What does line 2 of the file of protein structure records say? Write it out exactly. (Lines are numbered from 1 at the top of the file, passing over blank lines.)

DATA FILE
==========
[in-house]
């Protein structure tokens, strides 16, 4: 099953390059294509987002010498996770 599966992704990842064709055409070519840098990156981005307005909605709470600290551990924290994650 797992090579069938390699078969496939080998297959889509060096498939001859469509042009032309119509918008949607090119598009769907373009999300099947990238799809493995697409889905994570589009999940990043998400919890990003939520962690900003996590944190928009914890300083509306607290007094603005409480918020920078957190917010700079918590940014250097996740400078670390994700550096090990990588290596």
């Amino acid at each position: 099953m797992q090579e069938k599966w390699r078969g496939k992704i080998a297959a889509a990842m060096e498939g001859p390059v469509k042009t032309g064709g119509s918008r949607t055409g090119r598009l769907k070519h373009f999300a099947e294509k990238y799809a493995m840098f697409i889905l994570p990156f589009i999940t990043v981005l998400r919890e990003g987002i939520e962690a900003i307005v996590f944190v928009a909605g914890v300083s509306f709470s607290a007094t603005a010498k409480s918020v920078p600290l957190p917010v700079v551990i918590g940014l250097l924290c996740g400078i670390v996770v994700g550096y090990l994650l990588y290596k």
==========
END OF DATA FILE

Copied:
């Protein structure tokens, strides 16, 4: 099953390059294509987002010498996770 599966992704990842064709055409070519840098990156981005307005909605709470600290551990924290994650 797992090579069938390699078969496939080998297959889509060096498939001859469509042009032309119509918008949607090119598009769907373009999300099947990238799809493995697409889905994570589009999940990043998400919890990003939520962690900003996590944190928009914890300083509306607290007094603005409480918020920078957190917010700079918590940014250097996740400078670390994700550096090990990588290596």